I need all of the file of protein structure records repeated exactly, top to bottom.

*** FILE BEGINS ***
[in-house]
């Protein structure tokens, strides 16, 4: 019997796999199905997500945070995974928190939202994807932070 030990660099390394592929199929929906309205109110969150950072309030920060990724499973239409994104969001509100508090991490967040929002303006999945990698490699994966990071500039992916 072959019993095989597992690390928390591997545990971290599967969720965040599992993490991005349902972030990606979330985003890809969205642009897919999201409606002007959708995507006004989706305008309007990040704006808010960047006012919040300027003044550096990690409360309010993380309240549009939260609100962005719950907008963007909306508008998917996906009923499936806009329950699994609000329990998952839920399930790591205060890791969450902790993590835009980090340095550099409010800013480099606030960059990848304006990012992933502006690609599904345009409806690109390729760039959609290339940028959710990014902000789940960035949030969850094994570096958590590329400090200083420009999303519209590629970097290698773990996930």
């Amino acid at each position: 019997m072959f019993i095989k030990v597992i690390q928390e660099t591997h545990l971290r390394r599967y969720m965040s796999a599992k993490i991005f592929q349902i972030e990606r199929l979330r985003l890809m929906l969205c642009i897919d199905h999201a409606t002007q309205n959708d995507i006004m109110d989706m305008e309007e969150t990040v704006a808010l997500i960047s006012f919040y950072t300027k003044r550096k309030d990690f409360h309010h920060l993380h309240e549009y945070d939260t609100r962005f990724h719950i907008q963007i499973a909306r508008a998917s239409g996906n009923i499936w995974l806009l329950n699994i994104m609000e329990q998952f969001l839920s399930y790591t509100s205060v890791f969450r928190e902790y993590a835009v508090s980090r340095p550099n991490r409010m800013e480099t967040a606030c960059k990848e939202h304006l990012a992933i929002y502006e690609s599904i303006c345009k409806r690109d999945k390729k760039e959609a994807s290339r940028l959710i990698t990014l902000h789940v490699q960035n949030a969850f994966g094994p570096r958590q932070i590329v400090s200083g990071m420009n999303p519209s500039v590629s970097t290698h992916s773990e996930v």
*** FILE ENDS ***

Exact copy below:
[in-house]
């Protein structure tokens, strides 16, 4: 019997796999199905997500945070995974928190939202994807932070 030990660099390394592929199929929906309205109110969150950072309030920060990724499973239409994104969001509100508090991490967040929002303006999945990698490699994966990071500039992916 072959019993095989597992690390928390591997545990971290599967969720965040599992993490991005349902972030990606979330985003890809969205642009897919999201409606002007959708995507006004989706305008309007990040704006808010960047006012919040300027003044550096990690409360309010993380309240549009939260609100962005719950907008963007909306508008998917996906009923499936806009329950699994609000329990998952839920399930790591205060890791969450902790993590835009980090340095550099409010800013480099606030960059990848304006990012992933502006690609599904345009409806690109390729760039959609290339940028959710990014902000789940960035949030969850094994570096958590590329400090200083420009999303519209590629970097290698773990996930």
């Amino acid at each position: 019997m072959f019993i095989k030990v597992i690390q928390e660099t591997h545990l971290r390394r599967y969720m965040s796999a599992k993490i991005f592929q349902i972030e990606r199929l979330r985003l890809m929906l969205c642009i897919d199905h999201a409606t002007q309205n959708d995507i006004m109110d989706m305008e309007e969150t990040v704006a808010l997500i960047s006012f919040y950072t300027k003044r550096k309030d990690f409360h309010h920060l993380h309240e549009y945070d939260t609100r962005f990724h719950i907008q963007i499973a909306r508008a998917s239409g996906n009923i499936w995974l806009l329950n699994i994104m609000e329990q998952f969001l839920s399930y790591t509100s205060v890791f969450r928190e902790y993590a835009v508090s980090r340095p550099n991490r409010m800013e480099t967040a606030c960059k990848e939202h304006l990012a992933i929002y502006e690609s599904i303006c345009k409806r690109d999945k390729k760039e959609a994807s290339r940028l959710i990698t990014l902000h789940v490699q960035n949030a969850f994966g094994p570096r958590q932070i590329v400090s200083g990071m420009n999303p519209s500039v590629s970097t290698h992916s773990e996930v």